So Goes California, So Goes the Country?: The Golden State Again Breaks New Privacy Law Ground

Rebekah Mackey, Taft summer associate, contributed to this article.

Just months after the European Union’s General Data Protection Regulation, or “GDPR” changed the landscape of data privacy around the globe, California reaffirmed its position as the United States pioneer of consumer-friendly data privacy protections with the state legislature’s passage of Assembly Bill No. 375.

The California Consumer Privacy Act (“Act”) was originally a ballot initiative to be voted on by California residents in November, but the fate of the … Read More

GDPR Quick Hits: Some Last Minute Thoughts as May 25th draws nigh

As we assist clients with preparing for GDPR compliance before and after this Friday’s effective date, I thought to share some quick thoughts on the law and what we are seeing here at Taft.

  1. “GDPR Compliant.” Be wary of companies making such claims and don’t make such claims, yourselves.  As with HIPAA, there is no such thing as a stamp of “compliance” approval.  And, like bragging about your information security, warranting that you are “compliant” is just asking for that
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Alabama Rolls with Tide as Last State to Adopt Breach Notification Law

On March 28, 2018, over sixteen years after California passed the nation’s first data breach notification law, Alabama became the fiftieth, and final, state to join the club. As a result, any person or entity conducting business in the United States must be prepared to safeguard personal identifying information belonging to customers, clients, and employees, while also being ready to comply with all applicable state and federal laws and regulations.

What Data?
The Alabama Data Breach Notification Act of 2018 Read More

Data Protection: Key Takeaways for Consumers and Businesses After the Facebook and Cambridge Analytica Scandal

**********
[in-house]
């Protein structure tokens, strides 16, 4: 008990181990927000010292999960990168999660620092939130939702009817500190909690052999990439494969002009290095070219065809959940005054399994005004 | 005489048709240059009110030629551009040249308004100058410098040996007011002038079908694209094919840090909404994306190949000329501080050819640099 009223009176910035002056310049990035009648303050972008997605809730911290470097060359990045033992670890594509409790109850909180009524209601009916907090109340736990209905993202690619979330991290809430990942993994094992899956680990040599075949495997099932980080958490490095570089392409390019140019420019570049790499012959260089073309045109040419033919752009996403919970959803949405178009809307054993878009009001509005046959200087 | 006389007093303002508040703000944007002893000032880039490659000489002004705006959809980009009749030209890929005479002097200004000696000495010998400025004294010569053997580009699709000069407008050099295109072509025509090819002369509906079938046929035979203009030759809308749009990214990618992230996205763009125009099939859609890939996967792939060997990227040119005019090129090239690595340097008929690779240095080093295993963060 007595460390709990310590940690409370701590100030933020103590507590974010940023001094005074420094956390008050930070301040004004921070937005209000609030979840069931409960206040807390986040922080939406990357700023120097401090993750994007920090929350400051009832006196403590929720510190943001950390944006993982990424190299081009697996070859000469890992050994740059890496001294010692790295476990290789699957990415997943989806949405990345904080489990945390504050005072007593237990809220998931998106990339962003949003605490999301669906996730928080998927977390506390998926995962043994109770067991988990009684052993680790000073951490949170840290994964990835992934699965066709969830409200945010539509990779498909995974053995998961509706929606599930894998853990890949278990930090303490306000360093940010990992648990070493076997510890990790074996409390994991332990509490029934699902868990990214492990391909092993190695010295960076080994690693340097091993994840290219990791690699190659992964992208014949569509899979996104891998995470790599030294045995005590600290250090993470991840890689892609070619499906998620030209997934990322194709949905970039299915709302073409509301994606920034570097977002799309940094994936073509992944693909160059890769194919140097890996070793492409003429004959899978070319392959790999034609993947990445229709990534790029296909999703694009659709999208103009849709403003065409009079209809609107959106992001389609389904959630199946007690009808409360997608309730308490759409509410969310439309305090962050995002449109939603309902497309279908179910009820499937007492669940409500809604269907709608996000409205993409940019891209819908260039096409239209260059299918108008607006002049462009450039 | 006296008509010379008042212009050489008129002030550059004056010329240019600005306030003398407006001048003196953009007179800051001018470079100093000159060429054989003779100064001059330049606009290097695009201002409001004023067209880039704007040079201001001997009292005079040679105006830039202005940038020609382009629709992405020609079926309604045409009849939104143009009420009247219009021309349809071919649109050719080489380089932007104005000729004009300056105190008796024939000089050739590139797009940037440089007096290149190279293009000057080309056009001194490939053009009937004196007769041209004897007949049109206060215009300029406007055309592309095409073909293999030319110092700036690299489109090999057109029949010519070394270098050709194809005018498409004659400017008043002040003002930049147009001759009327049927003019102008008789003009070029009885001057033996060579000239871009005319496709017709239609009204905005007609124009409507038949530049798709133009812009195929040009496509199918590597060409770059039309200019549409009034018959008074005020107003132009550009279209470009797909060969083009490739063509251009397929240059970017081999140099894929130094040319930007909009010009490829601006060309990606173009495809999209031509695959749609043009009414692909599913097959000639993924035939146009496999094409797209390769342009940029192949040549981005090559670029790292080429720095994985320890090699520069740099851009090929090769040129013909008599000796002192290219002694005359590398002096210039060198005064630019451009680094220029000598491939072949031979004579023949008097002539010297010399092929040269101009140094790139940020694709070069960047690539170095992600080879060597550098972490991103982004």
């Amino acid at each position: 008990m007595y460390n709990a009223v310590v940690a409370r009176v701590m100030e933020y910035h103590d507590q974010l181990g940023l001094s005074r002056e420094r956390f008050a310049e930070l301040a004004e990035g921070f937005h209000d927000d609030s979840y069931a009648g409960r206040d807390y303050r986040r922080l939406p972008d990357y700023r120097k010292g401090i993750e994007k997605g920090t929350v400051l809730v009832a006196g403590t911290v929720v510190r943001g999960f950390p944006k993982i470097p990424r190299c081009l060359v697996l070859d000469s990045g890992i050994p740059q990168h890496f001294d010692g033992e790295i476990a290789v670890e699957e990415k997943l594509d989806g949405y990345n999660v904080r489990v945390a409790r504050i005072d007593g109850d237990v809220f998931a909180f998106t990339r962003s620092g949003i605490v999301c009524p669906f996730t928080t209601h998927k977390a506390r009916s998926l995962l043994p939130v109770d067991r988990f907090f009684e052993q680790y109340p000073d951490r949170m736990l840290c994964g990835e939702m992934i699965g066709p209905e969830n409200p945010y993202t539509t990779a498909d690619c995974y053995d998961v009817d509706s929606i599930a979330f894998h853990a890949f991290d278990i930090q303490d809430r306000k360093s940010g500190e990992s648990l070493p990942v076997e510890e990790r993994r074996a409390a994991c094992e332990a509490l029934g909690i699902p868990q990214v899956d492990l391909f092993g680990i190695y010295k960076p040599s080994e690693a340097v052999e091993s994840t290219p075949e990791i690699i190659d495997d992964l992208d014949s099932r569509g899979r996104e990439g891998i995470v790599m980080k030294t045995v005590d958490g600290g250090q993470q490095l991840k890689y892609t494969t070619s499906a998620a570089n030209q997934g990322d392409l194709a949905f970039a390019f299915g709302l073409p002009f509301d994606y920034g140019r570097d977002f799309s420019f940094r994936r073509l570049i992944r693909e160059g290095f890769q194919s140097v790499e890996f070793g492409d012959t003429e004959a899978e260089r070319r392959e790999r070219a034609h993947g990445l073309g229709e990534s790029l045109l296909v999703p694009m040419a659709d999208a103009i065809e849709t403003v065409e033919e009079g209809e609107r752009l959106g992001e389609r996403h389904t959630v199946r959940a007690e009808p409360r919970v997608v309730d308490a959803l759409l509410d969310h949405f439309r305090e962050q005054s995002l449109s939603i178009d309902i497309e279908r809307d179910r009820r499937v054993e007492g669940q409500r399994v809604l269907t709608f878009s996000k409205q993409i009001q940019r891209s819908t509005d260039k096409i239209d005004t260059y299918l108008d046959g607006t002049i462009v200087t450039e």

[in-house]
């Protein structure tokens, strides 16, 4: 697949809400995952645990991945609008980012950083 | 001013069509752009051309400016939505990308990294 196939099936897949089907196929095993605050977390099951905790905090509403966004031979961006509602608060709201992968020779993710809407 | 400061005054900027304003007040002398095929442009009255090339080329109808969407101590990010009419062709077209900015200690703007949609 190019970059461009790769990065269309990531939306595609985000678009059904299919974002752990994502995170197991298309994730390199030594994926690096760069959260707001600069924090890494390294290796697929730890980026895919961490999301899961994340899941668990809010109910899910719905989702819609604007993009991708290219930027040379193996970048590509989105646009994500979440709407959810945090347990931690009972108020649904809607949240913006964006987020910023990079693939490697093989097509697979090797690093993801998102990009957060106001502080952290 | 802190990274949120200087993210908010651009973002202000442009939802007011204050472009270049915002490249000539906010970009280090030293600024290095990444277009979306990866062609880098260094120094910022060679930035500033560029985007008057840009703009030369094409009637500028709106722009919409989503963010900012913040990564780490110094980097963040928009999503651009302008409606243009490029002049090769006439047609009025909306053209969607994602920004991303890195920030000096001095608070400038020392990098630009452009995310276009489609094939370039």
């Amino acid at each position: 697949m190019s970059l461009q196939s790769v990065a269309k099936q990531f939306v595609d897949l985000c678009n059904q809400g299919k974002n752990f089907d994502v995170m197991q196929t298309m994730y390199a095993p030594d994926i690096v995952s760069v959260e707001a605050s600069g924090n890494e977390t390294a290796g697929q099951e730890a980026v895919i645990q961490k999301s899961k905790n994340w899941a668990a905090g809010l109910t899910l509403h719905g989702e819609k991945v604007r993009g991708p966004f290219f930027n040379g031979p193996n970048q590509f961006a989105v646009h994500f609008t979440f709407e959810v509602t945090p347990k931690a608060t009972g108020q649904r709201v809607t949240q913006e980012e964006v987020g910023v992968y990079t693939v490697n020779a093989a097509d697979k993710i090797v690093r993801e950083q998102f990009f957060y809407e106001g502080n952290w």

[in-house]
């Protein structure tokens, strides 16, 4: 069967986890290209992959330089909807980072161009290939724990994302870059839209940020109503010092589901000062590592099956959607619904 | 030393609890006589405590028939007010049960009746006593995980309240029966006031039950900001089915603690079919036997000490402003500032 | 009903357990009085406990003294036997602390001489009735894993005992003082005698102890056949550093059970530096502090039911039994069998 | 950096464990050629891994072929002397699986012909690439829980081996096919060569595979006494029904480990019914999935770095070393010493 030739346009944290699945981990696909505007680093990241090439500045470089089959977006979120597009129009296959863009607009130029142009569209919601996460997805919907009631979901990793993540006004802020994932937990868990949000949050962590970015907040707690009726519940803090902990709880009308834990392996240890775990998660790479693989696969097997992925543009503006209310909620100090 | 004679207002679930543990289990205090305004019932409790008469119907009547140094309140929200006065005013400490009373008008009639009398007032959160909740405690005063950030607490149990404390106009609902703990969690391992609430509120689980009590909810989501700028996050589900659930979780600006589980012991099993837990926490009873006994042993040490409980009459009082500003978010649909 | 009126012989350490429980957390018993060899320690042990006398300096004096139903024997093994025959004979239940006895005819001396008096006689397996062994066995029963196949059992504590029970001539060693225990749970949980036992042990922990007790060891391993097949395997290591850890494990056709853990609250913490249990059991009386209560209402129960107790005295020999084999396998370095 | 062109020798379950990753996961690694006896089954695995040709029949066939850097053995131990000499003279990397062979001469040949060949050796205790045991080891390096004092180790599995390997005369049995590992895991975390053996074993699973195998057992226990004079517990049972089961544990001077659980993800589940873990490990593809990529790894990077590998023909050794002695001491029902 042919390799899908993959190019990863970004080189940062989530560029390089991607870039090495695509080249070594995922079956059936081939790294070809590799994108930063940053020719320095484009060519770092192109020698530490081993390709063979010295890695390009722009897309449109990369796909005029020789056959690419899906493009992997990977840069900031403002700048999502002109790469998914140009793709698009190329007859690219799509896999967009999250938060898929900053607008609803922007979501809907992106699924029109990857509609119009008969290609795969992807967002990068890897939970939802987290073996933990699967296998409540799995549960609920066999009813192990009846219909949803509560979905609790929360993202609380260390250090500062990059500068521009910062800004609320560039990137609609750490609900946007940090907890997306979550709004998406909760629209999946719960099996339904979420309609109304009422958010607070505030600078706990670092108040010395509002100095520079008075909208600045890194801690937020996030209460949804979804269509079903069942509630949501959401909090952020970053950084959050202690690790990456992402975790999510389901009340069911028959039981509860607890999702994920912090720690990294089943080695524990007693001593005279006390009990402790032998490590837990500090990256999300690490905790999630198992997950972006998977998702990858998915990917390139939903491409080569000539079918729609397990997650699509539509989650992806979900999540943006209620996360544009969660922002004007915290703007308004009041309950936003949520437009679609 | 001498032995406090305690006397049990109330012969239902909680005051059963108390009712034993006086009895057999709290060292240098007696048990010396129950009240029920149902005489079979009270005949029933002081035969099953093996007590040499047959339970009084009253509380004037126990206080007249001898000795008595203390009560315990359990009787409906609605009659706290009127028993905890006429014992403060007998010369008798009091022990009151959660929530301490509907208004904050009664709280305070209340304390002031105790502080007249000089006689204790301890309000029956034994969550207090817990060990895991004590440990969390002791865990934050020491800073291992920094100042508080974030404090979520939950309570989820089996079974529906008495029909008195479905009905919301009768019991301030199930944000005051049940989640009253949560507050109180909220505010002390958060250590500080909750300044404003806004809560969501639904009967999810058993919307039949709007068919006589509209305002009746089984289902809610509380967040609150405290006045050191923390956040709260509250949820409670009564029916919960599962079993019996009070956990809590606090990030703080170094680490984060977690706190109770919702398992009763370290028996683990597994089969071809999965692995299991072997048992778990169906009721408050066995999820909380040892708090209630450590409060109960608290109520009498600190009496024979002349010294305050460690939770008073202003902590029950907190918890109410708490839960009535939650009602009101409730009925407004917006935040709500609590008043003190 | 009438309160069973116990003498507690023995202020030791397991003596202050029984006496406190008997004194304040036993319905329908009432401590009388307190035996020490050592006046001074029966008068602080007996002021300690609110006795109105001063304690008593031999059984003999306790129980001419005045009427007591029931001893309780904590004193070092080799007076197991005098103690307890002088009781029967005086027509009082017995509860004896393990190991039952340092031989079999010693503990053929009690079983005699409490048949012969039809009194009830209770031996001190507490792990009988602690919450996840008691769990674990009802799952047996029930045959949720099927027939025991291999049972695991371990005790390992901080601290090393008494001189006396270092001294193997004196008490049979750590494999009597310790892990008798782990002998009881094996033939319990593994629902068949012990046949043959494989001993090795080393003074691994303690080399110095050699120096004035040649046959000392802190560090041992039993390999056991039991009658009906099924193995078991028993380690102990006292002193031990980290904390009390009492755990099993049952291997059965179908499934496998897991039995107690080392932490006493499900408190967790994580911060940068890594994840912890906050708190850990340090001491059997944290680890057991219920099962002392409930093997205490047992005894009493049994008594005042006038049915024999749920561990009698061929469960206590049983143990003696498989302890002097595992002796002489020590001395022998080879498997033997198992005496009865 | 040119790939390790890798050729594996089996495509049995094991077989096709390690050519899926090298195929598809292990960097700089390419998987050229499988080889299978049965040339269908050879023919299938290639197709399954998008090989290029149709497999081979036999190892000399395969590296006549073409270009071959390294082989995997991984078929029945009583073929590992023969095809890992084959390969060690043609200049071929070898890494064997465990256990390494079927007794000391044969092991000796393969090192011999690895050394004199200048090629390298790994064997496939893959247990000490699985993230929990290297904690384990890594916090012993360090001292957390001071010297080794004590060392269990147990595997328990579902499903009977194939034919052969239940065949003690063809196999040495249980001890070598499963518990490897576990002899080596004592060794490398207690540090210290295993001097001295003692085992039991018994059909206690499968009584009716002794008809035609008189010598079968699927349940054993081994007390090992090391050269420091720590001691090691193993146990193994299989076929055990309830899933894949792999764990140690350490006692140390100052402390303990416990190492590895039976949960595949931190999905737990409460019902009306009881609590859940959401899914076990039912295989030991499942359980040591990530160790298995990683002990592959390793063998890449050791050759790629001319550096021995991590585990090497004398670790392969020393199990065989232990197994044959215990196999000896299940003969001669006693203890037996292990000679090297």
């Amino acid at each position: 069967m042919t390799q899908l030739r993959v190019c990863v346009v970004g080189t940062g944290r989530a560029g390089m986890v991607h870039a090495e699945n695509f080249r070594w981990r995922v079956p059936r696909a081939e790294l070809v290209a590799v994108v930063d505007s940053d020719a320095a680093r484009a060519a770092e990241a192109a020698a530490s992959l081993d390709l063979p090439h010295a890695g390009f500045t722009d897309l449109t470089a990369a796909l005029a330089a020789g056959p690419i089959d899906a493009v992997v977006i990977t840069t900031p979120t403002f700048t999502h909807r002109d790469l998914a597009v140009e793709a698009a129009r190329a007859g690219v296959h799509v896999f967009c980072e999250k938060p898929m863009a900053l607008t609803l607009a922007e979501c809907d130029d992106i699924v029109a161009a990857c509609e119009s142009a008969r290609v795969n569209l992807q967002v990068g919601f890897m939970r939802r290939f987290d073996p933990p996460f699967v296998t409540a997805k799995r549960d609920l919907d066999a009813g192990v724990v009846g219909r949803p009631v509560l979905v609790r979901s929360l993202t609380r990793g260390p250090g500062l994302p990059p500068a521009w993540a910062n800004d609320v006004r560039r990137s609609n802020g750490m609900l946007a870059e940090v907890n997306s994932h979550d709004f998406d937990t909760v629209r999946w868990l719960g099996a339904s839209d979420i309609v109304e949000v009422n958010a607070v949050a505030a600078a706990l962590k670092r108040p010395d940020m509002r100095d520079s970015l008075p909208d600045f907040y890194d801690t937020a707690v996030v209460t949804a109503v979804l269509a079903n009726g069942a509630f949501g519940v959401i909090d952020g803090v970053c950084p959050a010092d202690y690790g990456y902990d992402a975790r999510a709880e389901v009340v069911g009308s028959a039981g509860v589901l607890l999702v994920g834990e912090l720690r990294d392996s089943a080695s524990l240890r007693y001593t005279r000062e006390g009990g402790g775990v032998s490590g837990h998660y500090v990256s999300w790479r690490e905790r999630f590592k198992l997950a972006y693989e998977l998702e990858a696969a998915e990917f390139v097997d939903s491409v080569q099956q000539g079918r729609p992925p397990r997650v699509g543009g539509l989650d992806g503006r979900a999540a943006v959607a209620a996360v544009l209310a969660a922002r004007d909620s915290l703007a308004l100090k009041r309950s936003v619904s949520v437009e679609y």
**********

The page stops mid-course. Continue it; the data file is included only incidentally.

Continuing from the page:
In a local news interview, I was recently asked to comment on the Facebook-Cambridge Analytica story involving the unauthorized use of Facebook user profile information by Cambridge Analytica for profiling and targeting purposes. The focus of the interview was what consumers can do to better protect themselves. However, there are learning opportunities for businesses too. Here are some quick points to consider for both parties.

Consumers

  1. Your choices matter most. I beat this drum pretty heavily, but it is
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Data security: The bad guys are stepping up their game. Are you?

Earlier this year, there was a report on a new spear-phishing attack seeking to steal people’s sensitive data.  The spear-phishing email message, apparently drafted to look like it came from FedEx, included a link that took the recipient of the email to a Google Docs page and then used a script to download malware to the employee’s computer. What was notable about this spear-phishing attempt was that the email “bait” actually included employee sensitive data, such as his or her … Read More